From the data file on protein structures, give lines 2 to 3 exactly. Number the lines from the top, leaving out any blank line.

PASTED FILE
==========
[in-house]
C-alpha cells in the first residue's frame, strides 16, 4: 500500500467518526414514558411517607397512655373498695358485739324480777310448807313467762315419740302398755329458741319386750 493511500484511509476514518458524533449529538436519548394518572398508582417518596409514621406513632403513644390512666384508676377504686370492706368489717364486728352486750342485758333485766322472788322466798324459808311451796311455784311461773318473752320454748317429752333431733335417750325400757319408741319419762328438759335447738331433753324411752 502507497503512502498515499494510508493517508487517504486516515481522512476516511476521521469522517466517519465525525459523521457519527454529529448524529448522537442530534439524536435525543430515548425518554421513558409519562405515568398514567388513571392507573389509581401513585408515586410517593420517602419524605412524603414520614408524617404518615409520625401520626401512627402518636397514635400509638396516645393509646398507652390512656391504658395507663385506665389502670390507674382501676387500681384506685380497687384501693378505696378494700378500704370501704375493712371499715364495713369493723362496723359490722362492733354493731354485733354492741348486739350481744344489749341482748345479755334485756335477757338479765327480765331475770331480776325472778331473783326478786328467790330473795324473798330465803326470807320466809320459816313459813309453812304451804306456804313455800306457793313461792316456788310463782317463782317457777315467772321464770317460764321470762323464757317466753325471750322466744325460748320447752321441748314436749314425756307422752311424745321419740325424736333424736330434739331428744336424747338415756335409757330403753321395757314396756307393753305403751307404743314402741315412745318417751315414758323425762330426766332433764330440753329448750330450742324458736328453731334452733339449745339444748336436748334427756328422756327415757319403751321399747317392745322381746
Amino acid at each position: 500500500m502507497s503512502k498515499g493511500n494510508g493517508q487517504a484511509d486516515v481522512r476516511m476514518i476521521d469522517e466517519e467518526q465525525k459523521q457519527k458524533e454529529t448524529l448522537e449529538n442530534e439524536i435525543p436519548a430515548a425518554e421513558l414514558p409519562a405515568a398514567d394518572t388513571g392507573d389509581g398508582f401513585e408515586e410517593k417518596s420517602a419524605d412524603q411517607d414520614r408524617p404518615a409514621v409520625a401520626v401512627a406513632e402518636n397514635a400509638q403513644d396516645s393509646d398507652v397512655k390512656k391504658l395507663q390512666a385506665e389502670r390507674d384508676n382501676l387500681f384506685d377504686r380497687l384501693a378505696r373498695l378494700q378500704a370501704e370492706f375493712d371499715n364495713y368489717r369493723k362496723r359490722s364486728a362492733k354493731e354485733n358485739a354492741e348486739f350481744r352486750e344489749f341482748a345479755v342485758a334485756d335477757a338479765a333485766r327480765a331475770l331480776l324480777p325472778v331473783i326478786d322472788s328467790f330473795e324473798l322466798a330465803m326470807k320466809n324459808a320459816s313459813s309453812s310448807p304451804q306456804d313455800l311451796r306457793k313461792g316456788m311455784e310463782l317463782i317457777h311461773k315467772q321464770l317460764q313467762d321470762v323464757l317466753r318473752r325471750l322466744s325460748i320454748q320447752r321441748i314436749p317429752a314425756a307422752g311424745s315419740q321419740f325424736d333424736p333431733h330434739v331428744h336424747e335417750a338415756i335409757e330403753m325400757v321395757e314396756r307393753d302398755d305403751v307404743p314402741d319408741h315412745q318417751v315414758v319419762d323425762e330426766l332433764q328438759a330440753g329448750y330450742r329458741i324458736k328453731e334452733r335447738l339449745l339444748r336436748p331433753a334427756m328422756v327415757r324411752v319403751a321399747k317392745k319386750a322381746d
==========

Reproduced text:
C-alpha cells in the first residue's frame, strides 16, 4: 500500500467518526414514558411517607397512655373498695358485739324480777310448807313467762315419740302398755329458741319386750 493511500484511509476514518458524533449529538436519548394518572398508582417518596409514621406513632403513644390512666384508676377504686370492706368489717364486728352486750342485758333485766322472788322466798324459808311451796311455784311461773318473752320454748317429752333431733335417750325400757319408741319419762328438759335447738331433753324411752 502507497503512502498515499494510508493517508487517504486516515481522512476516511476521521469522517466517519465525525459523521457519527454529529448524529448522537442530534439524536435525543430515548425518554421513558409519562405515568398514567388513571392507573389509581401513585408515586410517593420517602419524605412524603414520614408524617404518615409520625401520626401512627402518636397514635400509638396516645393509646398507652390512656391504658395507663385506665389502670390507674382501676387500681384506685380497687384501693378505696378494700378500704370501704375493712371499715364495713369493723362496723359490722362492733354493731354485733354492741348486739350481744344489749341482748345479755334485756335477757338479765327480765331475770331480776325472778331473783326478786328467790330473795324473798330465803326470807320466809320459816313459813309453812304451804306456804313455800306457793313461792316456788310463782317463782317457777315467772321464770317460764321470762323464757317466753325471750322466744325460748320447752321441748314436749314425756307422752311424745321419740325424736333424736330434739331428744336424747338415756335409757330403753321395757314396756307393753305403751307404743314402741315412745318417751315414758323425762330426766332433764330440753329448750330450742324458736328453731334452733339449745339444748336436748334427756328422756327415757319403751321399747317392745322381746
Amino acid at each position: 500500500m502507497s503512502k498515499g493511500n494510508g493517508q487517504a484511509d486516515v481522512r476516511m476514518i476521521d469522517e466517519e467518526q465525525k459523521q457519527k458524533e454529529t448524529l448522537e449529538n442530534e439524536i435525543p436519548a430515548a425518554e421513558l414514558p409519562a405515568a398514567d394518572t388513571g392507573d389509581g398508582f401513585e408515586e410517593k417518596s420517602a419524605d412524603q411517607d414520614r408524617p404518615a409514621v409520625a401520626v401512627a406513632e402518636n397514635a400509638q403513644d396516645s393509646d398507652v397512655k390512656k391504658l395507663q390512666a385506665e389502670r390507674d384508676n382501676l387500681f384506685d377504686r380497687l384501693a378505696r373498695l378494700q378500704a370501704e370492706f375493712d371499715n364495713y368489717r369493723k362496723r359490722s364486728a362492733k354493731e354485733n358485739a354492741e348486739f350481744r352486750e344489749f341482748a345479755v342485758a334485756d335477757a338479765a333485766r327480765a331475770l331480776l324480777p325472778v331473783i326478786d322472788s328467790f330473795e324473798l322466798a330465803m326470807k320466809n324459808a320459816s313459813s309453812s310448807p304451804q306456804d313455800l311451796r306457793k313461792g316456788m311455784e310463782l317463782i317457777h311461773k315467772q321464770l317460764q313467762d321470762v323464757l317466753r318473752r325471750l322466744s325460748i320454748q320447752r321441748i314436749p317429752a314425756a307422752g311424745s315419740q321419740f325424736d333424736p333431733h330434739v331428744h336424747e335417750a338415756i335409757e330403753m325400757v321395757e314396756r307393753d302398755d305403751v307404743p314402741d319408741h315412745q318417751v315414758v319419762d323425762e330426766l332433764q328438759a330440753g329448750y330450742r329458741i324458736k328453731e334452733r335447738l339449745l339444748r336436748p331433753a334427756m328422756v327415757r324411752v319403751a321399747k317392745k319386750a322381746d